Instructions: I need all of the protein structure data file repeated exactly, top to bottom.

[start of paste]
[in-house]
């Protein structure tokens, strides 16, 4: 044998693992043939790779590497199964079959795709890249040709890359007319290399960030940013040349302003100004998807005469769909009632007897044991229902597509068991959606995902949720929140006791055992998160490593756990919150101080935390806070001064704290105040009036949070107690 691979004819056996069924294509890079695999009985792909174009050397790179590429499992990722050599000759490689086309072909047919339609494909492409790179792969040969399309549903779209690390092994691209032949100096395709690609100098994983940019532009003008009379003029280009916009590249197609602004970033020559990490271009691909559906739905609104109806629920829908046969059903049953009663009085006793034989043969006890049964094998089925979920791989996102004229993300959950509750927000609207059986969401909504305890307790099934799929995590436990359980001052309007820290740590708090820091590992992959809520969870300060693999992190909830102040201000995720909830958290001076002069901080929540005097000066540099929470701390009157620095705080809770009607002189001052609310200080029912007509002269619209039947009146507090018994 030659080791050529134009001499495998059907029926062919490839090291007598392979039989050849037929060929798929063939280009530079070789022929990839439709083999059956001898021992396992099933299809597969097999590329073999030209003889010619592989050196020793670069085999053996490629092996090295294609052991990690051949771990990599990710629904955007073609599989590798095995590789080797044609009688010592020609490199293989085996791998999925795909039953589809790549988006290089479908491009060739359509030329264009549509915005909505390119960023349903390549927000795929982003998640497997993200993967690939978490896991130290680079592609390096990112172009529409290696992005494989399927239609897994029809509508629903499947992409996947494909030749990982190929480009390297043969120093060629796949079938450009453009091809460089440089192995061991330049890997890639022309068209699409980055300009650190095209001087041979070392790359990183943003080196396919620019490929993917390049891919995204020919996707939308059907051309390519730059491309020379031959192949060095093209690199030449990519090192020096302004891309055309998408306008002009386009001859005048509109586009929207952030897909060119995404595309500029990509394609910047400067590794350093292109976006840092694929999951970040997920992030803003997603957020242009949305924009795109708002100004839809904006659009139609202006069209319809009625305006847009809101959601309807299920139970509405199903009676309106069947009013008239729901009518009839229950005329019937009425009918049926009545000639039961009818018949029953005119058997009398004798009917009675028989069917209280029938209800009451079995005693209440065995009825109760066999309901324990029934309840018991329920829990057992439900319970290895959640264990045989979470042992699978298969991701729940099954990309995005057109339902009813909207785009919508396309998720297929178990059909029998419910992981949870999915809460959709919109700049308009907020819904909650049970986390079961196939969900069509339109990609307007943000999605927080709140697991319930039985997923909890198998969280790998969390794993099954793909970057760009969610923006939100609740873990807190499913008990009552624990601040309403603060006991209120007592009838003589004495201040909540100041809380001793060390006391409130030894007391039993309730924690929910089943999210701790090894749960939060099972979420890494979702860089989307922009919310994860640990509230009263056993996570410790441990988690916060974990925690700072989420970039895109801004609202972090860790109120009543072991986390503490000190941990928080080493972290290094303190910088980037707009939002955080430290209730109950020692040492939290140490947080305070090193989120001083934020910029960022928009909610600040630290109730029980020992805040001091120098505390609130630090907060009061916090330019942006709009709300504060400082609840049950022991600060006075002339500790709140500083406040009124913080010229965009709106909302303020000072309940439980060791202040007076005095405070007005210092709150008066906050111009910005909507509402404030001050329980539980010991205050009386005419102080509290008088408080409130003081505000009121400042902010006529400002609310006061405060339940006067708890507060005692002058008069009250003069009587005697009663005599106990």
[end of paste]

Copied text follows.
[in-house]
């Protein structure tokens, strides 16, 4: 044998693992043939790779590497199964079959795709890249040709890359007319290399960030940013040349302003100004998807005469769909009632007897044991229902597509068991959606995902949720929140006791055992998160490593756990919150101080935390806070001064704290105040009036949070107690 691979004819056996069924294509890079695999009985792909174009050397790179590429499992990722050599000759490689086309072909047919339609494909492409790179792969040969399309549903779209690390092994691209032949100096395709690609100098994983940019532009003008009379003029280009916009590249197609602004970033020559990490271009691909559906739905609104109806629920829908046969059903049953009663009085006793034989043969006890049964094998089925979920791989996102004229993300959950509750927000609207059986969401909504305890307790099934799929995590436990359980001052309007820290740590708090820091590992992959809520969870300060693999992190909830102040201000995720909830958290001076002069901080929540005097000066540099929470701390009157620095705080809770009607002189001052609310200080029912007509002269619209039947009146507090018994 030659080791050529134009001499495998059907029926062919490839090291007598392979039989050849037929060929798929063939280009530079070789022929990839439709083999059956001898021992396992099933299809597969097999590329073999030209003889010619592989050196020793670069085999053996490629092996090295294609052991990690051949771990990599990710629904955007073609599989590798095995590789080797044609009688010592020609490199293989085996791998999925795909039953589809790549988006290089479908491009060739359509030329264009549509915005909505390119960023349903390549927000795929982003998640497997993200993967690939978490896991130290680079592609390096990112172009529409290696992005494989399927239609897994029809509508629903499947992409996947494909030749990982190929480009390297043969120093060629796949079938450009453009091809460089440089192995061991330049890997890639022309068209699409980055300009650190095209001087041979070392790359990183943003080196396919620019490929993917390049891919995204020919996707939308059907051309390519730059491309020379031959192949060095093209690199030449990519090192020096302004891309055309998408306008002009386009001859005048509109586009929207952030897909060119995404595309500029990509394609910047400067590794350093292109976006840092694929999951970040997920992030803003997603957020242009949305924009795109708002100004839809904006659009139609202006069209319809009625305006847009809101959601309807299920139970509405199903009676309106069947009013008239729901009518009839229950005329019937009425009918049926009545000639039961009818018949029953005119058997009398004798009917009675028989069917209280029938209800009451079995005693209440065995009825109760066999309901324990029934309840018991329920829990057992439900319970290895959640264990045989979470042992699978298969991701729940099954990309995005057109339902009813909207785009919508396309998720297929178990059909029998419910992981949870999915809460959709919109700049308009907020819904909650049970986390079961196939969900069509339109990609307007943000999605927080709140697991319930039985997923909890198998969280790998969390794993099954793909970057760009969610923006939100609740873990807190499913008990009552624990601040309403603060006991209120007592009838003589004495201040909540100041809380001793060390006391409130030894007391039993309730924690929910089943999210701790090894749960939060099972979420890494979702860089989307922009919310994860640990509230009263056993996570410790441990988690916060974990925690700072989420970039895109801004609202972090860790109120009543072991986390503490000190941990928080080493972290290094303190910088980037707009939002955080430290209730109950020692040492939290140490947080305070090193989120001083934020910029960022928009909610600040630290109730029980020992805040001091120098505390609130630090907060009061916090330019942006709009709300504060400082609840049950022991600060006075002339500790709140500083406040009124913080010229965009709106909302303020000072309940439980060791202040007076005095405070007005210092709150008066906050111009910005909507509402404030001050329980539980010991205050009386005419102080509290008088408080409130003081505000009121400042902010006529400002609310006061405060339940006067708890507060005692002058008069009250003069009587005697009663005599106990």